Apple Forbids Facial Scanning of Employees—But Not Factory Workers

Apple says privacy is a “fundamental human right,” and shielding people’s privacy is the cornerstone of the company’s public relations fight against rivals such as Google and Facebook. But those privacy concerns don’t necessarily apply to the workers who make its products. Apple recently told its manufacturing partners that they can no longer collect biometric data such as fingerprints or facial scans of Apple employees who visit their facilities, according to an internal Apple document reviewed by The Information. However, the new rule doesn’t pertain to the more than 1 million workers employed by those manufacturers who make its products, many of whom must submit to these scans to enter areas where new Apple products are made. The exemption for Apple employees appears to contrast with the company’s stance that its human rights policy, which contains privacy provisions, extends to “business partners and people at every level of its supply chain.”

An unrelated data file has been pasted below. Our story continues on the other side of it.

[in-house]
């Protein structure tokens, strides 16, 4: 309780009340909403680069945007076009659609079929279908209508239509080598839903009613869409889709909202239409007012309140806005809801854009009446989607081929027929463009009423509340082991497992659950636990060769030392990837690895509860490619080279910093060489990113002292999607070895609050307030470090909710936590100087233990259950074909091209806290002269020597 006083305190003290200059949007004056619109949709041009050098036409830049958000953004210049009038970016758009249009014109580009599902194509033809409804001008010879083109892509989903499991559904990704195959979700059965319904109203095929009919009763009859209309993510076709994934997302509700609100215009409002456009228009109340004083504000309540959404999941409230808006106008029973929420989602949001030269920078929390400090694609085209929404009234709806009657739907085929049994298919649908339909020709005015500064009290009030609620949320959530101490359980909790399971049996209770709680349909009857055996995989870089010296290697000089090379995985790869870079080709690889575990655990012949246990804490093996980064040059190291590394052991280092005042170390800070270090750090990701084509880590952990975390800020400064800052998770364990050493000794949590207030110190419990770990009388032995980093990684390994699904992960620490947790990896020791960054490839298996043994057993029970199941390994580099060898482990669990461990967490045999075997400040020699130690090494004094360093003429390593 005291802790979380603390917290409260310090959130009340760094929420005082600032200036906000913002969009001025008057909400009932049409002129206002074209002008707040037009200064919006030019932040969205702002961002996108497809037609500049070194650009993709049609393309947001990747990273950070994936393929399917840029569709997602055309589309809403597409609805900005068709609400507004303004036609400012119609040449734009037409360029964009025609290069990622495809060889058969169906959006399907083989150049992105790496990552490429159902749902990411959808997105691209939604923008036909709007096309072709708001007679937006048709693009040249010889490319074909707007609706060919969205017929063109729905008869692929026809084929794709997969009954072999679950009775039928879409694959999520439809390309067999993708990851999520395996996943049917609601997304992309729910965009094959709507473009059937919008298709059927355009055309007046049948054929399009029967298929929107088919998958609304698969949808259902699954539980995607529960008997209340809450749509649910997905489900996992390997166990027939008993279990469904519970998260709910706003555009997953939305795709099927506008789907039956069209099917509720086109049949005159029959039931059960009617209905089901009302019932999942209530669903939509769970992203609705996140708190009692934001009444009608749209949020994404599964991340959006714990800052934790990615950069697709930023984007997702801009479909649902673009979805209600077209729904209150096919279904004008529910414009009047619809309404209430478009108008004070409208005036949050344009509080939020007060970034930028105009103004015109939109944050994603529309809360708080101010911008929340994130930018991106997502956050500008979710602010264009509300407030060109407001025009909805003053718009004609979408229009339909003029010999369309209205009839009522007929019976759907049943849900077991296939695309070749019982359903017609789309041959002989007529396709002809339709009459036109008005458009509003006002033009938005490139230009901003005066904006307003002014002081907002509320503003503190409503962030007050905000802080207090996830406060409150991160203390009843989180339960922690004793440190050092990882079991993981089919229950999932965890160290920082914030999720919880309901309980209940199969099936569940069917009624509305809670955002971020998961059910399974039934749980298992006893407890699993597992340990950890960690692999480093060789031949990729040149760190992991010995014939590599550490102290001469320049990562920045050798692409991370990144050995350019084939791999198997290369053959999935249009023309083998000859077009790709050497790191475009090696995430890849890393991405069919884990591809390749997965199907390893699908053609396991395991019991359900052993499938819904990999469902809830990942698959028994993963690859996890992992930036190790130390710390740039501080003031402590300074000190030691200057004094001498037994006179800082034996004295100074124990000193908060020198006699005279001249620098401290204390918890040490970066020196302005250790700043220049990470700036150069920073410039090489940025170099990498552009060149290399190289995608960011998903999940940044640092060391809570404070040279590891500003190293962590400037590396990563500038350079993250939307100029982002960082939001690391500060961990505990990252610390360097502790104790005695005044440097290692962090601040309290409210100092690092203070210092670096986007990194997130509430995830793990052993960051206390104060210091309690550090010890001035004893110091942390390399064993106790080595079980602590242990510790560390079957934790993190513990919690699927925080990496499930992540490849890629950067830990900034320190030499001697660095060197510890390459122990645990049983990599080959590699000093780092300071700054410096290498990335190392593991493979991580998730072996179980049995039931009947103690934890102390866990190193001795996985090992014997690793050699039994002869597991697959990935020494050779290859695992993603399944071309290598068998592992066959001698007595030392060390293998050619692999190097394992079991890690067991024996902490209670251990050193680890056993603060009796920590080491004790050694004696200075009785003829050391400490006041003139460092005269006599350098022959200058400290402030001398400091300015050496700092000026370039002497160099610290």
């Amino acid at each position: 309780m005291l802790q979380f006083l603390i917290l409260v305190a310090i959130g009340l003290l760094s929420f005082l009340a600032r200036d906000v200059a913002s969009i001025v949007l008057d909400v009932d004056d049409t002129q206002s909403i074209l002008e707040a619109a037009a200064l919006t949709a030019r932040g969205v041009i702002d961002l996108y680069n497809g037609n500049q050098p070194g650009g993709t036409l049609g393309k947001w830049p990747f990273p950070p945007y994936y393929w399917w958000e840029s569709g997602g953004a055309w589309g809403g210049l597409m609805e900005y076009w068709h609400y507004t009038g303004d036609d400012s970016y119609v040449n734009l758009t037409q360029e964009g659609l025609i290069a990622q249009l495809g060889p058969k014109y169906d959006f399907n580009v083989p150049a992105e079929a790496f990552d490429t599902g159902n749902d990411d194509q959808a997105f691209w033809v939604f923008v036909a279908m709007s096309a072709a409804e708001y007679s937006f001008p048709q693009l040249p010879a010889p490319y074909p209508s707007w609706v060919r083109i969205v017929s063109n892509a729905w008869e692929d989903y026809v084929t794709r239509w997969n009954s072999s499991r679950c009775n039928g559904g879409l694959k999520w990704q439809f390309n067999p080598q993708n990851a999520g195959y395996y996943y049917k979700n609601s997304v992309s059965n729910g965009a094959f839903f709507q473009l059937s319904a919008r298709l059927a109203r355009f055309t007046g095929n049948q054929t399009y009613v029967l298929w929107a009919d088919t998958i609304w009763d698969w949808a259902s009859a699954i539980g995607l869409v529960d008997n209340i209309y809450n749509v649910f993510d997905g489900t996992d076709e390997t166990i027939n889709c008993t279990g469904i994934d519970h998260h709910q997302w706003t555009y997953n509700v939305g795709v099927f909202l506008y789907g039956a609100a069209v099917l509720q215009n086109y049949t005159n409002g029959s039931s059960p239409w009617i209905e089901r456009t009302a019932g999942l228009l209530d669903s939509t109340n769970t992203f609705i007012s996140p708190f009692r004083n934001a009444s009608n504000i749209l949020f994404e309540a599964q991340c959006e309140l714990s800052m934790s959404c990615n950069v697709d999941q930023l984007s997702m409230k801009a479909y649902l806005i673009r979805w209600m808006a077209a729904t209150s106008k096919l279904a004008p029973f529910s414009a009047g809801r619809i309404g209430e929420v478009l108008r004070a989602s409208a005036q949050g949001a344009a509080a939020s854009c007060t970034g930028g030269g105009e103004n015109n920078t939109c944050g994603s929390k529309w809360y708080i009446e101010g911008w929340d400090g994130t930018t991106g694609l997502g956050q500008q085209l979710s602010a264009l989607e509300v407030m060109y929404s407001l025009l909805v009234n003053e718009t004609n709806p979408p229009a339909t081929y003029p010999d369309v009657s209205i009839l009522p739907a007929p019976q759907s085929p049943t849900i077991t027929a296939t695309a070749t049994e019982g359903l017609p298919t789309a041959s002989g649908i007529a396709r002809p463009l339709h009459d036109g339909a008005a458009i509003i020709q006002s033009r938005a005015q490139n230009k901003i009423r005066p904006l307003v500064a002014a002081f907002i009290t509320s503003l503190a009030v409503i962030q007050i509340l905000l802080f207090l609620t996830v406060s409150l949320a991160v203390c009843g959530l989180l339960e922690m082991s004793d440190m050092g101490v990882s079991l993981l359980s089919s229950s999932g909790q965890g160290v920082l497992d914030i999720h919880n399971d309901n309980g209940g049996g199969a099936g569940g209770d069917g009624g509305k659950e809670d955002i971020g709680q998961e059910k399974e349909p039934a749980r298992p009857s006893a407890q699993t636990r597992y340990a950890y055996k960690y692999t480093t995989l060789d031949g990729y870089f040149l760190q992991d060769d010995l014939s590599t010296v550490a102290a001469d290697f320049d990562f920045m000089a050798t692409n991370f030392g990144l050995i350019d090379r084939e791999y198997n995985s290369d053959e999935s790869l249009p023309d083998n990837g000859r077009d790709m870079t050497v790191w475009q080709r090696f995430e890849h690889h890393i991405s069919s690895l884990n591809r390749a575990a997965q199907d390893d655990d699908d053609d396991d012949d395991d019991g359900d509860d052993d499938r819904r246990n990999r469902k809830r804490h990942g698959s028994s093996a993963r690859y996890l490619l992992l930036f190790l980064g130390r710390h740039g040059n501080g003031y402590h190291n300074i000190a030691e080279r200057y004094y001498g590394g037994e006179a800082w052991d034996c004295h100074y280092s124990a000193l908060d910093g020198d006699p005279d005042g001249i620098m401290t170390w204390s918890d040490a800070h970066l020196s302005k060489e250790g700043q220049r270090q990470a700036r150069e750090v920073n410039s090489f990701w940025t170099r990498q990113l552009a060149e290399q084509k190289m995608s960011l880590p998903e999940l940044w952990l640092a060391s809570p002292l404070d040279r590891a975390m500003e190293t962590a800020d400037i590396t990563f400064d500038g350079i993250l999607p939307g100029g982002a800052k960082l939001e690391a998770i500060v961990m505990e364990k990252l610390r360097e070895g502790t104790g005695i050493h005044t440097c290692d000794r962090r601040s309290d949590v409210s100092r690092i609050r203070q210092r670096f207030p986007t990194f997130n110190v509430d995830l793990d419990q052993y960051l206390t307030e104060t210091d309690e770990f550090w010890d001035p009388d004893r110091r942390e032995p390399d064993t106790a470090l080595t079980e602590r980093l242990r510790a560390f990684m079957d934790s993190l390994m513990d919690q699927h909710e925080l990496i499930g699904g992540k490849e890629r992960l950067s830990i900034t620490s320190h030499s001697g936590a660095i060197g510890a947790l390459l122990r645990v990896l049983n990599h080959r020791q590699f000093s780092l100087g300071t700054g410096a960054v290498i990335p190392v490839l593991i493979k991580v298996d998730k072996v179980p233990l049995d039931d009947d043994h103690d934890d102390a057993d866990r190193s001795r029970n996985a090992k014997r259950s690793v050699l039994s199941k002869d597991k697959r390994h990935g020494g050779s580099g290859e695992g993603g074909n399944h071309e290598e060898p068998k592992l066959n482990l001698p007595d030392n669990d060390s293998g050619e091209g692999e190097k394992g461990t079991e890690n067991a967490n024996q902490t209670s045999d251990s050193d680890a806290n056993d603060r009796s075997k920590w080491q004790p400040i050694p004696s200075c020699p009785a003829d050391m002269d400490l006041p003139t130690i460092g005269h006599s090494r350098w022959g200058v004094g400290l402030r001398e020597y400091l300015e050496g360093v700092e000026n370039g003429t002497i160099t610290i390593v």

The new rule is part of Apple’s updated factory security guidelines, which aims to better preserve its employees’ privacy while toughening the measures used by factory owners to prevent prototypes, designs and other intellectual property from being stolen or shared with outsiders. The latest guidelines require manufacturers to conduct criminal background checks of their workers, the first time Apple has called on them to do so. The rules also mandate increased use of surveillance cameras at facilities and upgrades to factory systems that track components during the production process in order to prevent theft.

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